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Navigating Otitis Externa: Bacterial vs Fungal

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Otitis externa, commonly known as “swimmer’s ear,” is an inflammatory condition affecting the external ear canal. It can be caused by bacteria, fungi, or a combination of both. As healthcare professionals in the UK, understanding the nuances between bacterial and fungal otitis externa is crucial for accurate diagnosis and effective management.

Bacterial Otitis Externa


Common Pathogens: Bacterial otitis externa is primarily caused by Pseudomonas aeruginosa and Staphylococcus aureus. Polymicrobial infections are also frequent.

Risk Factors: Swimming, excessive moisture, trauma, and the use of hearing aids or earplugs can predispose individuals to bacterial otitis externa.

Clinical Presentation

Symptoms: Patients typically complain of severe ear pain, especially when pulling the pinna or pressing the tragus. The ear canal may appear narrow, oedematous, and filled with malodorous creamy or dry pus.

Physical Examination: Examination reveals erythema, oedema, and debris within the ear canal.


Aural Toilet: Thorough cleaning of the ear canal is essential. Remove debris and pus to facilitate medication penetration.

 Topical Antibiotics: Commonly used antibiotic ear drops include Locacorten® Vioform, Otocomb®, or Kenacomb®. These combinations provide both antimicrobial and anti-inflammatory effects.

Fungal Otitis Externa


Common Pathogens: Fungal otitis externa is less common but often caused by Aspergillus (80-90%) or Candida.

Risk Factors: Prolonged moisture exposure, immunosuppression, and prior antibiotic use can predispose individuals to fungal infections.

Clinical Presentation

Symptoms: Pruritus (itchiness) is more prominent than pain. Patients may describe a sensation of fullness or discomfort.

Physical Examination: The ear canal may contain thick, “wet newspaper”-like debris (hyphae) and “salt and pepper” specks (spores).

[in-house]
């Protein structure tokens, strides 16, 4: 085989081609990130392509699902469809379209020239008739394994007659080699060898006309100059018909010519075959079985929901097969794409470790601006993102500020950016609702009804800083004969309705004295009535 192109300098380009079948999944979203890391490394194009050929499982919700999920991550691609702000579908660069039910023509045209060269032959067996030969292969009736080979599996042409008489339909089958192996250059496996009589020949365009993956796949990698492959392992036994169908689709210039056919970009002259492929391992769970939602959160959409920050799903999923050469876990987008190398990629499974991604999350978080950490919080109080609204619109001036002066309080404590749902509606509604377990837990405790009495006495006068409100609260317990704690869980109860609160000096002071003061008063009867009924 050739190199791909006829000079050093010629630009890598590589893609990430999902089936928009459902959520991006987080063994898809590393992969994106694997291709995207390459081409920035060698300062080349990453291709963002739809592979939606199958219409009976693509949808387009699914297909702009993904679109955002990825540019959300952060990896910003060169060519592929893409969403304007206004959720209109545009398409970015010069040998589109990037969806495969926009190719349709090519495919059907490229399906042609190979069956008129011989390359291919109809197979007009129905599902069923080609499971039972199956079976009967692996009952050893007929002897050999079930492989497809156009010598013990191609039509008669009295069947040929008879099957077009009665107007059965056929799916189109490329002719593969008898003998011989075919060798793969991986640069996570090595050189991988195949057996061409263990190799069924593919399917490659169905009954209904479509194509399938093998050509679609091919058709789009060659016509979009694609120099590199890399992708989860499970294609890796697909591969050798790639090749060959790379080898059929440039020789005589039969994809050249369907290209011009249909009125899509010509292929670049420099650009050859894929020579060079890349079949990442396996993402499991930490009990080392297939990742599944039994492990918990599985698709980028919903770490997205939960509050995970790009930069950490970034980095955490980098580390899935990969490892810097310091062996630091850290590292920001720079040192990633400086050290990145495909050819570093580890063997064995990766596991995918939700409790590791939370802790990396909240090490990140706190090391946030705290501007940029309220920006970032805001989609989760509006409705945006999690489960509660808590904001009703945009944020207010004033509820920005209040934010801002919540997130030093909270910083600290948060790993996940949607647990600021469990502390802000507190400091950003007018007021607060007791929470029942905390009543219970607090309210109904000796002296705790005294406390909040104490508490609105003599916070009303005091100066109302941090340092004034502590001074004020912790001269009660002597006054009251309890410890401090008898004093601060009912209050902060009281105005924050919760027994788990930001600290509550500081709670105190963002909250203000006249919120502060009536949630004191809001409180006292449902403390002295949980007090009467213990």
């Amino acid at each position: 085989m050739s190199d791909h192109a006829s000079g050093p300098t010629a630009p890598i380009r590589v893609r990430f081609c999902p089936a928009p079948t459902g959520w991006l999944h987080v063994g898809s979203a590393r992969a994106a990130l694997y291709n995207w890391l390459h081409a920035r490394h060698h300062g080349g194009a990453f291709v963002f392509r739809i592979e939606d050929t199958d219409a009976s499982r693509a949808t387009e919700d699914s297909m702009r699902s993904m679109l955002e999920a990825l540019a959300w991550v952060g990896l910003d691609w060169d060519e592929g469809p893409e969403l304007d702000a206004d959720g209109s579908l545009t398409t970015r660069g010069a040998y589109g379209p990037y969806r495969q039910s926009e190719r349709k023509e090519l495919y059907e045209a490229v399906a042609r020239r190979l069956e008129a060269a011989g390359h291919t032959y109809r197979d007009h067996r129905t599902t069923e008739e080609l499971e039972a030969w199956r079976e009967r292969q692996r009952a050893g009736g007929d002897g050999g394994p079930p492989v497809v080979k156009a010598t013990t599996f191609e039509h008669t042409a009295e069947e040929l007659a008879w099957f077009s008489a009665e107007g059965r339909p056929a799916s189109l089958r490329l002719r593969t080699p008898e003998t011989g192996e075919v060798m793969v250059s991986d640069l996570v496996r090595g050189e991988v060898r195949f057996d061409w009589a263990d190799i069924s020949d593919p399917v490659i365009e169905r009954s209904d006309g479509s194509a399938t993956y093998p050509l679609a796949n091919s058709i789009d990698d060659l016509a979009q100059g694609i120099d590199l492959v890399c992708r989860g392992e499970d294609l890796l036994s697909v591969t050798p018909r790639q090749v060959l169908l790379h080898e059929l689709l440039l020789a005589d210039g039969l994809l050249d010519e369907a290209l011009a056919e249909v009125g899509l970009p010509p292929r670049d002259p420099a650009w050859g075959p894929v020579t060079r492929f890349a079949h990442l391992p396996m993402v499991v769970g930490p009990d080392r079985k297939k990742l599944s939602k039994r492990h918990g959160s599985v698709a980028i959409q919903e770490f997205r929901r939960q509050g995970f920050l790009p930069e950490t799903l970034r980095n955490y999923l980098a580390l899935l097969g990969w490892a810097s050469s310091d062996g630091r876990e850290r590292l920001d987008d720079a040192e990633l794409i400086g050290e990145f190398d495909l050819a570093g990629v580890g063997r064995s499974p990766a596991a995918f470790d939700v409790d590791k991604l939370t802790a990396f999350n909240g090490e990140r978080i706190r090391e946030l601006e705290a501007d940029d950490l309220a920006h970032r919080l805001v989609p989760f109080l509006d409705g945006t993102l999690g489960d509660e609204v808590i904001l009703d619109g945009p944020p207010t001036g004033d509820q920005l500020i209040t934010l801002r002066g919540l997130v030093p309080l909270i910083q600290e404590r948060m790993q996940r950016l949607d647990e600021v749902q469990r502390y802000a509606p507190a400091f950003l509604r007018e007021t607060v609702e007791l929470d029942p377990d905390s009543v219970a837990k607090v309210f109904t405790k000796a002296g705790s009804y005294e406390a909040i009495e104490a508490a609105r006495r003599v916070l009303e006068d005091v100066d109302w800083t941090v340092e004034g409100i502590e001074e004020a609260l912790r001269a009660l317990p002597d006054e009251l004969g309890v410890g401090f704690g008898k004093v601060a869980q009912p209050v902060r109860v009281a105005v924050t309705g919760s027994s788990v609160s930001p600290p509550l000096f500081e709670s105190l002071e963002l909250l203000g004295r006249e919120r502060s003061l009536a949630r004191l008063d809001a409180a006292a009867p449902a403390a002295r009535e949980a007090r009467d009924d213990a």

Aural Toilet: Similar to bacterial otitis externa, thorough cleaning is crucial.

Antifungal Agents: Topical antifungal ear drops or ointments are used. Examples include Otocomb Otic® or Kenacomb Otic®.

Differential Diagnosis

Malignant Otitis Externa: A rare but serious condition seen in immunocompromised patients, often caused by Pseudomonas aeruginosa.

Allergic Otitis Externa: Hypersensitivity reactions to topical medications or ear drops.

 When to Refer

Red Flags: Cranial nerve signs, severe pain, immunodeficiency, or diabetes warrant prompt referral to an ear, nose, and throat (ENT) specialist.


Prompt recognition of complications is crucial.

Common complications include:

Cellulitis, Perichondritis, Malignant otitis externa, Abscess formation.

 Chronic Cases: If symptoms persist beyond 4 weeks, consider referral for further evaluation.


As UK healthcare professionals, accurate diagnosis and appropriate management of otitis externa are essential. Collaborate with ENT specialists when needed and educate patients on preventive measures to avoid recurrence. By distinguishing between bacterial and fungal aetiologies, we can provide optimal care for our patients suffering from this common ear condition.

Are you a primary care health care provider that wants to enhance your minor illness skills? Practitioner Development UK offer the following courses that may work for you. 

Minor Ailments Essentials (Online): Designed for nurse practitioners, practice nurses, and other allied health professionals. Accredited by the RCN Centre for Professional Accreditation.

Minor Ailments: Ear and Eye Conditions (Online): Get up to speed with evidence-based assessment and management of common ear and eye conditions. Ideal for practice nurses, community nurses, and registered nurses. Course covers focused history-taking and safe practice.


Dickson, E. (2018). Otitis Externa: Review and Clinical Update.SAGE Journals. Retrieved from Otitis Externa: Review and Clinical Update

Medina-Blasini, Y., & Sharman, T. (2023). Otitis Externa - StatPearls.In StatPearls. Retrieved from Otitis Externa - StatPearls